Python

Python is a high-level, object-oriented programming language often used in data analytics, web development, data visualization, and software engineering. It was invented in 1991 by Guido van Rossum. This versatile language is used worldwide by an estimated 8 million developers.

Why should you learn it?

Python is considered the easiest programming language to learn among the major players (Java, C++, etc.). Many non-STEM jobs in education, advertising, and marketing use Python for data visualization/management.

You can learn the ropes at a Python bootcamp or Google's Python class.

Visual Basic for Applications

VBA is a high-level, domain-specific programming language used for task automation in Microsoft Excel. The programming language was created in 1993 alongside Excel 5.0 with corporate developers in mind. As a domain-specific language, VBA only works within the Windows framework.

Why should you learn it?

VBA is relatively easy to learn and useful for any worker who uses spreadsheets. Careers that often use VBA include:

VBA allows you to create time-saving macros in Excel to help you organize and analyze large quantities of data.

XML

XML is a low-level markup language used to describe data. Often used in back-end web development, XML makes it easier for companies to integrate and share large volumes of data between systems.

Why should you learn it?

XML is industry-standard in managing databases, meaning that you will likely encounter it if you work in industries including:

  • Information technology
  • Healthcare technology
  • Financial services

Learning XML as part of a non-STEM job related to these industries can lead to a lucrative career as a back-end developer.

Why I learned how to code: Insights from a humanities major

Chidinma Nze, a Black woman with long braided hair, smiles in a portrait.

Chidinma Nze is a technology professional who transitioned from a 10-plus year career in marketing and communications. She currently works at Infosys in Hartford, Connecticut.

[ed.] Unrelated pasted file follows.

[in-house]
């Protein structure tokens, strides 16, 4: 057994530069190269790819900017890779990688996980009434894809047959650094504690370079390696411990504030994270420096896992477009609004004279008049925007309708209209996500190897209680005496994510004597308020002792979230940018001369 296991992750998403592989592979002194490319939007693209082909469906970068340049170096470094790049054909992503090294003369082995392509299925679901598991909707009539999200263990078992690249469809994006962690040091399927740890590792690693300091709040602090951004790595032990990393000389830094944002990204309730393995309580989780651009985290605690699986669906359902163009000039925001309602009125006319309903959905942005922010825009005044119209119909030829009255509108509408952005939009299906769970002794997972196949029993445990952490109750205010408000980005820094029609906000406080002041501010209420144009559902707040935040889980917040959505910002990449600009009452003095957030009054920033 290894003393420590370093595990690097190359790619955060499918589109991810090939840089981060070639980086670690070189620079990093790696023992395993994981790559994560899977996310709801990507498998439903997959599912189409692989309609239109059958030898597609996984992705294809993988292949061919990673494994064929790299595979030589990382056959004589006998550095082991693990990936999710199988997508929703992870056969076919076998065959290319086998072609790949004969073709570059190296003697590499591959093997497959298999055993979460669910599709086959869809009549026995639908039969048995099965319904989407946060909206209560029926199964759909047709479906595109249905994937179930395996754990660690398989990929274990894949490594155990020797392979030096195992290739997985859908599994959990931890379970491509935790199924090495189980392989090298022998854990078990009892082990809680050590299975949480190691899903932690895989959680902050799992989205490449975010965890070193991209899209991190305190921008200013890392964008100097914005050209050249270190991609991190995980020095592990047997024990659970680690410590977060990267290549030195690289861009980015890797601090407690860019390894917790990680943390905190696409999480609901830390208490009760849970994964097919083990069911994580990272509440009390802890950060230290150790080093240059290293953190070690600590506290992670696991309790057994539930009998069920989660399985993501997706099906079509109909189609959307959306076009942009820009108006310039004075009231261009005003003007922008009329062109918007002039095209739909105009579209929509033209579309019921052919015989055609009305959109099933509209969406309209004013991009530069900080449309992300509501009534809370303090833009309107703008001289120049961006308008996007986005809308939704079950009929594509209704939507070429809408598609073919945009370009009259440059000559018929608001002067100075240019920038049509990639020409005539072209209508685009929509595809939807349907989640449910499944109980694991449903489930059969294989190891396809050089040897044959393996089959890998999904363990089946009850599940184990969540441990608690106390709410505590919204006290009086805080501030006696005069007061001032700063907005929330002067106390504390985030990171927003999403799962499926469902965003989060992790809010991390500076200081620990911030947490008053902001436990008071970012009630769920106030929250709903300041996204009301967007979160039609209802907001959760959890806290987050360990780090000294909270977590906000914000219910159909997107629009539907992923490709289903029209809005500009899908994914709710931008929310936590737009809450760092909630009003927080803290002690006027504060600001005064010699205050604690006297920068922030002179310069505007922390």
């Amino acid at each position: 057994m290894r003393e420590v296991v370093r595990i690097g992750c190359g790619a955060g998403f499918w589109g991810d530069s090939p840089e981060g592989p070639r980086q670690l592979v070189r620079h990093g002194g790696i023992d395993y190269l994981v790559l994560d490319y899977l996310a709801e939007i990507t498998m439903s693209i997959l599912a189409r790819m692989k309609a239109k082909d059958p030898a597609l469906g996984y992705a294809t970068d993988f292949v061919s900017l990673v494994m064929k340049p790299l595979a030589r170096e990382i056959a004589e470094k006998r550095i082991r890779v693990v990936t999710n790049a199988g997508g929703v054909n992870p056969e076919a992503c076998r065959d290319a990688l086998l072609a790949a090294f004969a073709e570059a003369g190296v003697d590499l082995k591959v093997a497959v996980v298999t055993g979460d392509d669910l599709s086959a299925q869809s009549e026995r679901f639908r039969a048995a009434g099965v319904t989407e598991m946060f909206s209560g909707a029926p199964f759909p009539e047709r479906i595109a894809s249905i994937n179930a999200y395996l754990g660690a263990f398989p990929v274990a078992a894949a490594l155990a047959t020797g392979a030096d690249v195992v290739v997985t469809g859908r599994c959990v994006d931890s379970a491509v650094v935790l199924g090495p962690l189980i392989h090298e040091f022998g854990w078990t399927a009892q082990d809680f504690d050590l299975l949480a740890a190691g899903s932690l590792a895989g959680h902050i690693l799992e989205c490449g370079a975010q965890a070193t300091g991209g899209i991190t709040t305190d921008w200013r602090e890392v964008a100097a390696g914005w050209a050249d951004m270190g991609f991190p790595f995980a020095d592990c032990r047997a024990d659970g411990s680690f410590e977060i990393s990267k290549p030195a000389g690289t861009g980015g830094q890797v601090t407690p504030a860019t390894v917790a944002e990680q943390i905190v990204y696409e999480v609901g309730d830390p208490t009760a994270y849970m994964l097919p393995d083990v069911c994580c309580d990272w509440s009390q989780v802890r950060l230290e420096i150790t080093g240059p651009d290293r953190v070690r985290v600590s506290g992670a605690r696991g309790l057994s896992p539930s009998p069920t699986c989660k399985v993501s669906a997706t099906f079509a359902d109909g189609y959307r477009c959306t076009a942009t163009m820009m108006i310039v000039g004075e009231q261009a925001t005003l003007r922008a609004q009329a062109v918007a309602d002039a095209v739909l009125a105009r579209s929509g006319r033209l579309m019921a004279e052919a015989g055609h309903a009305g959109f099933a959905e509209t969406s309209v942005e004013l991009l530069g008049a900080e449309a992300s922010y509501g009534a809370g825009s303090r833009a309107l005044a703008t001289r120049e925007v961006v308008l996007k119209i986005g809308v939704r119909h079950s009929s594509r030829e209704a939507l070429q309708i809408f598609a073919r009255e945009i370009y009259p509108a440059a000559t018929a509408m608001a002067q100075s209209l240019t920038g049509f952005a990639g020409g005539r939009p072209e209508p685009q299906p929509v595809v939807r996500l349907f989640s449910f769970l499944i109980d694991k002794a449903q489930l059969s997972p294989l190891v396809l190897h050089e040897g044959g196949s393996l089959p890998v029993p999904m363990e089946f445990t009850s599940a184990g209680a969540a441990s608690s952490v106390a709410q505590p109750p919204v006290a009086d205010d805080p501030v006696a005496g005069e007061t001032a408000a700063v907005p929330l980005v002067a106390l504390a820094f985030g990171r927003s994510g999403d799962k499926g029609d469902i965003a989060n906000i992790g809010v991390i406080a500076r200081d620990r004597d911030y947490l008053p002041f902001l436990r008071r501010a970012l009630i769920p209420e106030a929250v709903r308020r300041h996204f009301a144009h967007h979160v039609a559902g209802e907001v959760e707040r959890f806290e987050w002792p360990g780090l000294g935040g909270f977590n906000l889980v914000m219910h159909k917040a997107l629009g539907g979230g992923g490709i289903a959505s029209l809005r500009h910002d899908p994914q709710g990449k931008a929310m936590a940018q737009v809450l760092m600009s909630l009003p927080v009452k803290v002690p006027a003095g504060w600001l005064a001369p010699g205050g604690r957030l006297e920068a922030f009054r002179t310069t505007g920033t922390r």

Chidinma attended Michigan State University's coding bootcamp, powered by 2U, in 2020. She also has a bachelor's degree in journalism from Wayne State University and a certificate in digital media arts from Specs Howard School of Media Arts. 

ZDNet: What programming languages did you choose to learn, and why?

Chidinma Nze: I learned HTML, CSS, and JavaScript. I chose to learn these languages because I knew they were the basics of the web from a class I took while in college and a little practice of my own. It seemed like the best place to start to learn programming/coding.

ZDNet: How has learning a programming language benefited you?

CN: Learning a programming language helped me with my goal of transitioning from a marketing/communications role to a technology role.

ZDNet: What was most challenging about learning to code?

CN: The most challenging thing about learning code is making time to practice and research the answers to things when you get stuck.

ZDNet: What advice would you offer to other non-STEM majors who want to learn a programming language?

CN: Know that coding can be difficult and even experienced professionals have difficulty. Be prepared for that, and don't give up. The career change you can make will be worth it.

In conclusion

Learning to code is not unlike learning any other language. It is a journey into the unknown that involves stretching your "learning muscles" into new flexibility.

However, the learning experience can benefit you by opening new professional and personal avenues for you to explore. Coding is not by any means dry and boring—it can expand your mind!

Check out some of the following pages from ZDNet on how to find and judge coding resources: